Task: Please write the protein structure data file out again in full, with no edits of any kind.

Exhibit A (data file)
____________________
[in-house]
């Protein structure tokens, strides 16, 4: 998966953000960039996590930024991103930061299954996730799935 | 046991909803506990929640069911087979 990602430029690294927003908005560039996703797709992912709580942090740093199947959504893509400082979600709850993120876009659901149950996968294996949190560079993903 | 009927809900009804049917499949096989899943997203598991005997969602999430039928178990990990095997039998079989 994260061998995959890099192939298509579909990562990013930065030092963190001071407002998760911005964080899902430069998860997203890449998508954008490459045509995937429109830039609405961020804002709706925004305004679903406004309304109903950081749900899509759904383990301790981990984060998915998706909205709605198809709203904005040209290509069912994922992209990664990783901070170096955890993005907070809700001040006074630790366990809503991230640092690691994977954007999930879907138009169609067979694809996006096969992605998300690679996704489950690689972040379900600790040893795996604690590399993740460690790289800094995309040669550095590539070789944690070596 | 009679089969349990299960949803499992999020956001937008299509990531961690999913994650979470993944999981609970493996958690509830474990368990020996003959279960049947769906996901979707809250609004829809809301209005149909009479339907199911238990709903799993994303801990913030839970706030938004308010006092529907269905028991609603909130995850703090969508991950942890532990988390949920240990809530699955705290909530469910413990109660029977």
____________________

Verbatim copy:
[in-house]
């Protein structure tokens, strides 16, 4: 998966953000960039996590930024991103930061299954996730799935 | 046991909803506990929640069911087979 990602430029690294927003908005560039996703797709992912709580942090740093199947959504893509400082979600709850993120876009659901149950996968294996949190560079993903 | 009927809900009804049917499949096989899943997203598991005997969602999430039928178990990990095997039998079989 994260061998995959890099192939298509579909990562990013930065030092963190001071407002998760911005964080899902430069998860997203890449998508954008490459045509995937429109830039609405961020804002709706925004305004679903406004309304109903950081749900899509759904383990301790981990984060998915998706909205709605198809709203904005040209290509069912994922992209990664990783901070170096955890993005907070809700001040006074630790366990809503991230640092690691994977954007999930879907138009169609067979694809996006096969992605998300690679996704489950690689972040379900600790040893795996604690590399993740460690790289800094995309040669550095590539070789944690070596 | 009679089969349990299960949803499992999020956001937008299509990531961690999913994650979470993944999981609970493996958690509830474990368990020996003959279960049947769906996901979707809250609004829809809301209005149909009479339907199911238990709903799993994303801990913030839970706030938004308010006092529907269905028991609603909130995850703090969508991950942890532990988390949920240990809530699955705290909530469910413990109660029977």